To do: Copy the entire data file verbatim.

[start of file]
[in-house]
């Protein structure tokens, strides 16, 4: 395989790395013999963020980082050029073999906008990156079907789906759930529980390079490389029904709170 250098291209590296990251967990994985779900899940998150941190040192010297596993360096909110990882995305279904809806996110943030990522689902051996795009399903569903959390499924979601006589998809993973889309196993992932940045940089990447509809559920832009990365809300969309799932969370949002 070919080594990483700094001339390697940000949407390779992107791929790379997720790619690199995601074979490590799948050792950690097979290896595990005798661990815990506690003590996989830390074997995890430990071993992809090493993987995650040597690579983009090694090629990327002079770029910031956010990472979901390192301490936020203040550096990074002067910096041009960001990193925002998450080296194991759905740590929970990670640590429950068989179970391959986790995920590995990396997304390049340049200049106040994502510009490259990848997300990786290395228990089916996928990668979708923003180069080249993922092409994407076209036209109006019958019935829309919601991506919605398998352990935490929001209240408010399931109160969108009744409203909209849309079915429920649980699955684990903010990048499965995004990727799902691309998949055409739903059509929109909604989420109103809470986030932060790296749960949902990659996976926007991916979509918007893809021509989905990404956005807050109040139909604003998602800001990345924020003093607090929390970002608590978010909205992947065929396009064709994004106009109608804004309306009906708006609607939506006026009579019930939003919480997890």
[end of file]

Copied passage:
[in-house]
């Protein structure tokens, strides 16, 4: 395989790395013999963020980082050029073999906008990156079907789906759930529980390079490389029904709170 250098291209590296990251967990994985779900899940998150941190040192010297596993360096909110990882995305279904809806996110943030990522689902051996795009399903569903959390499924979601006589998809993973889309196993992932940045940089990447509809559920832009990365809300969309799932969370949002 070919080594990483700094001339390697940000949407390779992107791929790379997720790619690199995601074979490590799948050792950690097979290896595990005798661990815990506690003590996989830390074997995890430990071993992809090493993987995650040597690579983009090694090629990327002079770029910031956010990472979901390192301490936020203040550096990074002067910096041009960001990193925002998450080296194991759905740590929970990670640590429950068989179970391959986790995920590995990396997304390049340049200049106040994502510009490259990848997300990786290395228990089916996928990668979708923003180069080249993922092409994407076209036209109006019958019935829309919601991506919605398998352990935490929001209240408010399931109160969108009744409203909209849309079915429920649980699955684990903010990048499965995004990727799902691309998949055409739903059509929109909604989420109103809470986030932060790296749960949902990659996976926007991916979509918007893809021509989905990404956005807050109040139909604003998602800001990345924020003093607090929390970002608590978010909205992947065929396009064709994004106009109608804004309306009906708006609607939506006026009579019930939003919480997890």